Veronica Almedom is a poster child of successful immigration. A duo Eritrean and Swiss citizen, she was born in Italy, and grew up in Switzerland where she permanently resides. Her parents are some of the earliest victims of Eritrea’s cycles of violence. When Eritrea’s war of independence peaked in the early 1980s, they escaped the country as unaccompanied minors, wandering through Sudan, Saudi Arabia, before making the hazard journey across the Mediterranean into Europe. There, they crossed first to Italy, and finally, to Switzerland, where they settled first as refugees, and later, as permanent residents.

Human Rights Defender of the month: Omar Faruk Osman

Omar Faruk’s career, and the passion that drove it, were the product of his circumstances. He was born in 1976, in the first of strong man Mohamed Siad Barre’s two-decade rule over Somalia, which was characterized by gross rights abuses and barely existent civic space. He came of age in the 90s when those abuses and rights violations were peaking, as his country was engulfed by a ruinous civil war following the collapse of the Siad Barre dictatorship.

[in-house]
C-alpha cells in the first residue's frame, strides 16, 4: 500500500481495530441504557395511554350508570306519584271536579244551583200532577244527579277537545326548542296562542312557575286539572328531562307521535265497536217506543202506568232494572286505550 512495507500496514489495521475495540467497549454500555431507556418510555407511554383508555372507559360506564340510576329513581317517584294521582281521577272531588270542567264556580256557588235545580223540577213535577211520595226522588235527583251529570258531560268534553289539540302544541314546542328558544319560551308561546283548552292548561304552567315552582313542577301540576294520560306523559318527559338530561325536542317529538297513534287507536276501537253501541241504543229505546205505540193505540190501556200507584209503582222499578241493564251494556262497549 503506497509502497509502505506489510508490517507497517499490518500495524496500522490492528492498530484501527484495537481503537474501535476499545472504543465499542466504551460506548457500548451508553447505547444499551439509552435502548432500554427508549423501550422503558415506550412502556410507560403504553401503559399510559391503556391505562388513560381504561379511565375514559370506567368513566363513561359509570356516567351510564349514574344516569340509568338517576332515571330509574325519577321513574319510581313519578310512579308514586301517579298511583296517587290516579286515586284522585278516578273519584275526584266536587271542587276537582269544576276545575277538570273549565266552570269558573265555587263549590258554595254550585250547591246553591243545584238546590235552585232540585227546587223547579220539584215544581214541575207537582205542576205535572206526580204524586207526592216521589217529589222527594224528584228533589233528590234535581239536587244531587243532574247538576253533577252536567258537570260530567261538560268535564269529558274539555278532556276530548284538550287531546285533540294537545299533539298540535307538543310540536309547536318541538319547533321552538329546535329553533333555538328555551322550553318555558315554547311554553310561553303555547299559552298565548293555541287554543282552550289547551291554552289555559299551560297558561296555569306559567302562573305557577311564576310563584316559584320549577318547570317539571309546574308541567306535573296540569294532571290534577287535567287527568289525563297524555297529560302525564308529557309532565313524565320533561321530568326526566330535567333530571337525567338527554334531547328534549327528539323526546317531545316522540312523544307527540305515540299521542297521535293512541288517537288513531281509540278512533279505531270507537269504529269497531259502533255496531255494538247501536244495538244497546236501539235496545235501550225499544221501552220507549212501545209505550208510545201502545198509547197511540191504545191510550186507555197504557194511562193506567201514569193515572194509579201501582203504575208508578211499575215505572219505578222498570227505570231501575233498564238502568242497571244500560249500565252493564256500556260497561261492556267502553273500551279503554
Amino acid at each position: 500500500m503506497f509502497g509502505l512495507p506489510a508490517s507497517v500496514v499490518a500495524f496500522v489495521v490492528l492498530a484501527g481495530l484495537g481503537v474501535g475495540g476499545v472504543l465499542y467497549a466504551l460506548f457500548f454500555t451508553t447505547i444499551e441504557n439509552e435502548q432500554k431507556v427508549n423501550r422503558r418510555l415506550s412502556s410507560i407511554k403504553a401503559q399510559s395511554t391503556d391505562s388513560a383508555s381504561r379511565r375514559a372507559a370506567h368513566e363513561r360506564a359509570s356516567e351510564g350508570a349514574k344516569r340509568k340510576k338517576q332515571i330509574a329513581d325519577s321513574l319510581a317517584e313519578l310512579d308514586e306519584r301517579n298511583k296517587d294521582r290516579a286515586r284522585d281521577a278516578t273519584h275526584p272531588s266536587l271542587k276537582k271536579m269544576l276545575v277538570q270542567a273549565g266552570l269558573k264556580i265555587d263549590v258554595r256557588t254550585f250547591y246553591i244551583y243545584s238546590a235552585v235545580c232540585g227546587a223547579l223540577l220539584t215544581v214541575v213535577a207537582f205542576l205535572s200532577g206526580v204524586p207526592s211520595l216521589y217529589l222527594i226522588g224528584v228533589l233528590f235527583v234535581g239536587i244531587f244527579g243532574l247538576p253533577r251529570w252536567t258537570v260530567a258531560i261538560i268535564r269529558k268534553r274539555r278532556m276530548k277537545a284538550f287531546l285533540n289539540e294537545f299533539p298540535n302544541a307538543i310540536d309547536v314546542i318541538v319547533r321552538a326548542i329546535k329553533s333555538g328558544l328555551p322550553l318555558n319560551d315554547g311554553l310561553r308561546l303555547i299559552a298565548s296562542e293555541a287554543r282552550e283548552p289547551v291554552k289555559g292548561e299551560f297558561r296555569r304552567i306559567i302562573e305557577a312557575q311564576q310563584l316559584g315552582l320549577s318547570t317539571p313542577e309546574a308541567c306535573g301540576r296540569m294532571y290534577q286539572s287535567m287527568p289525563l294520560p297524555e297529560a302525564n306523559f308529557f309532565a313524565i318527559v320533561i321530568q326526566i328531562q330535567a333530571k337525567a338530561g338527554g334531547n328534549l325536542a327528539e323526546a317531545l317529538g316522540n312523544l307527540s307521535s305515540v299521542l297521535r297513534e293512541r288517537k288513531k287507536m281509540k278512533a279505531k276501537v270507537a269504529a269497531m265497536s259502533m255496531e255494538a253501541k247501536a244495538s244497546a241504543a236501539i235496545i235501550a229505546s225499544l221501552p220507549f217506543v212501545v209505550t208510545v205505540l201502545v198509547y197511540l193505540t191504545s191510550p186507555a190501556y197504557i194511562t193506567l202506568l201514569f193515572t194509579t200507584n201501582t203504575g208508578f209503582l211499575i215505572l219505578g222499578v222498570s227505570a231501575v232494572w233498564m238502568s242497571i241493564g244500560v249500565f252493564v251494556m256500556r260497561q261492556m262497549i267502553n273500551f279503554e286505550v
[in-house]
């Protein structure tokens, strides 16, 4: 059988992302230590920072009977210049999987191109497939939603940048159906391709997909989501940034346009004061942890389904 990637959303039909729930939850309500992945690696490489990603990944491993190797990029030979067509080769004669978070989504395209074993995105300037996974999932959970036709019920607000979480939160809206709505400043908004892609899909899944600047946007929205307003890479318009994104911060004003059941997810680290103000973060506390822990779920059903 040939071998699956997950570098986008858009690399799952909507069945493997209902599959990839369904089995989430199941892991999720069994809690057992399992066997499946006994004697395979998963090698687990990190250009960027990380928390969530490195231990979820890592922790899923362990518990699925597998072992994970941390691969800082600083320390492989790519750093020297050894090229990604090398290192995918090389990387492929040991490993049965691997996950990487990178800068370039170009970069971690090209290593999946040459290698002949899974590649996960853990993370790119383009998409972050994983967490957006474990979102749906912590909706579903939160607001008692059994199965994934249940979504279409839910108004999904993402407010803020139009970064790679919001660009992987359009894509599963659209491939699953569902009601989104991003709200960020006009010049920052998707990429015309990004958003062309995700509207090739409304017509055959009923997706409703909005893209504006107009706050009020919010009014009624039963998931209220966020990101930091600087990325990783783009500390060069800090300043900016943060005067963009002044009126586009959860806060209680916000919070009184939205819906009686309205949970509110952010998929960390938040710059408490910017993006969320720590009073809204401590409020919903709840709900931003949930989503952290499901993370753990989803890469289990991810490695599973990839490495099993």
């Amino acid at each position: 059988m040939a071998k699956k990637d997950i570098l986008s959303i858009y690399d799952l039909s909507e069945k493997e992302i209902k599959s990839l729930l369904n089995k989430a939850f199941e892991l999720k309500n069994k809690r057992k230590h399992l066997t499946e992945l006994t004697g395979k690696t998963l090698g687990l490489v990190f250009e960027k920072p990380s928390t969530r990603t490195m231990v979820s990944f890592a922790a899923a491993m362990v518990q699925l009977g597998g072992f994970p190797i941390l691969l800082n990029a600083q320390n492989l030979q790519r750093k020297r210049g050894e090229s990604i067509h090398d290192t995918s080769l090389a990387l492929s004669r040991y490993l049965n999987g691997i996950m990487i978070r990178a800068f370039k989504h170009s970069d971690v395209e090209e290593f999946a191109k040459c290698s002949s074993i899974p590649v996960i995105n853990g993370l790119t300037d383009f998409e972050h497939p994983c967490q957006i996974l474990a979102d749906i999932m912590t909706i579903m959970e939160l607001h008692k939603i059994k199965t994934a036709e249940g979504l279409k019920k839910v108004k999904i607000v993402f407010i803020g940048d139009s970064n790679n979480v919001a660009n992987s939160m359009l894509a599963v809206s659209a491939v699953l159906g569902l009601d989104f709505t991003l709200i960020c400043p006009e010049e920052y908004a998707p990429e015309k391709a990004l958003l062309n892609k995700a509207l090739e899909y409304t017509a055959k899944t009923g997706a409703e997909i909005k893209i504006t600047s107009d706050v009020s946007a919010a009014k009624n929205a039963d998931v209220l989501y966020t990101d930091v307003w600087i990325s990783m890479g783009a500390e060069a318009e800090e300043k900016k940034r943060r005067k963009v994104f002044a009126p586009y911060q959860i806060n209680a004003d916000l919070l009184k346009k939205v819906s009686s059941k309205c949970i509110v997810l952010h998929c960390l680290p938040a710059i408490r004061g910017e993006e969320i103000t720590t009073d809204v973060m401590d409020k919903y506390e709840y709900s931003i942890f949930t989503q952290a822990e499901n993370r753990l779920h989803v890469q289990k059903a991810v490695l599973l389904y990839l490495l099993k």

Human Rights Defender of the month: Rita Kahsay

When the Ethiopian Federal Government representatives and those of the Tigray People’s Liberation Front (TPLF) signed a peace agreement in Pretoria, in November last year, the two parties were hailed for ending arguably the deadliest conflict of the 21st century, in which over 600,000 people had died.
But long before the negotiators for peace got around to an agreement, there were many other unsung heroes, who, through individual and collective efforts helped sustain the world’s gaze on the dire situation in Tigray, despite the Ethiopian Government’s determined efforts to hush it up.

Human Rights Defender of the month: Godfrey Kagaayi